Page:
Typically, the European Union, fearing Congressional sanctions, has agreed to cease  taking new contracts on Iranian oil by July 1, a decision that has placed special burdens on struggling countries in its southern tier like Greece and Italy. With European buyers boycotting, Iran will depend for customers on Asian countries, which jointly purchase some 64 percent of its petroleum, and those of the global South . Of these, China and India have declined to join the boycott. South Korea, which buys $14 billion worth of Iranian petroleum a year, accounting for some 10 percent of its oil imports, has pleaded with Washington for an exemption, as has Japan which got 8.8 percent of its petroleum imports from Iran last year, more than 300,000 barrels a day—and more in absolute terms than South Korea. Japan, which is planning to cut its Iranian imports by 12 percent this year, has already won an exemption .
Faced with the economic damage a sudden interruption of oil imports from Iran would inflict on East Asian economies, the Obama administration has instead attempted to extract pledges  of future 10-20 percent reductions in return for those Treasury Department exemptions. Since it’s easier to make promises than institute a boycott, allies are lining up with pledges. (Even Turkey has gone this route.)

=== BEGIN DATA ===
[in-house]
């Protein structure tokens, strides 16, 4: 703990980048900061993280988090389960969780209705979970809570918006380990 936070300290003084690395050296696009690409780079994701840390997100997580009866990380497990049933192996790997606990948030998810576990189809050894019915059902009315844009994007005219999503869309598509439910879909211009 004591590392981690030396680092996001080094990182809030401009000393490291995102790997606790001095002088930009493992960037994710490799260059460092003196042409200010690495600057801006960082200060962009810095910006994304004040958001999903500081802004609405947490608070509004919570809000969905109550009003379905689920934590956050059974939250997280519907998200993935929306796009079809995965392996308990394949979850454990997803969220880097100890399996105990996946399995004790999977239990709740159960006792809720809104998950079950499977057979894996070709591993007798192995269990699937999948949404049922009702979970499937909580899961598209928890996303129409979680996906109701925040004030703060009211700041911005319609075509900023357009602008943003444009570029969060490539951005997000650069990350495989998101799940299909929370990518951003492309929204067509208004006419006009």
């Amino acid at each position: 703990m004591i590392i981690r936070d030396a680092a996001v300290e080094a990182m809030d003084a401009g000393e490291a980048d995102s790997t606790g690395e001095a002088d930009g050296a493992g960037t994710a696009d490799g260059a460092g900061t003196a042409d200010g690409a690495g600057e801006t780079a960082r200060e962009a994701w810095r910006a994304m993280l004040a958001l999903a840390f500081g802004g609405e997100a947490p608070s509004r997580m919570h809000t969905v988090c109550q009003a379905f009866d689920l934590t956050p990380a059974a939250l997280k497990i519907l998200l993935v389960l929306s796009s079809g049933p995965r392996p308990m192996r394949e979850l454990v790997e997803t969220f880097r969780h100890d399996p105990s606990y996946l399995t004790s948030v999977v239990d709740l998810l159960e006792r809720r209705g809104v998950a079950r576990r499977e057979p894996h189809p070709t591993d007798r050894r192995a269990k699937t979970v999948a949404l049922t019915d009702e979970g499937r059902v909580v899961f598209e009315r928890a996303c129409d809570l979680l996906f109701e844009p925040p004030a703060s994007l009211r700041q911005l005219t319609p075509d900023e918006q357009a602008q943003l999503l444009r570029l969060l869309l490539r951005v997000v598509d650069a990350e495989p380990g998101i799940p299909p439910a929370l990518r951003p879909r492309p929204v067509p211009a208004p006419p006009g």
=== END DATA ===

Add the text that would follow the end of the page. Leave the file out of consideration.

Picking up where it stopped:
Such vows are almost certain to prove relatively empty. After all, there are few options for such countries other than continuing to buy Iranian oil unless they can find new sources—unlikely at present, despite Saudi promises to ramp up production—or drastically cut back on energy use, ensuring economic contraction and domestic wrath.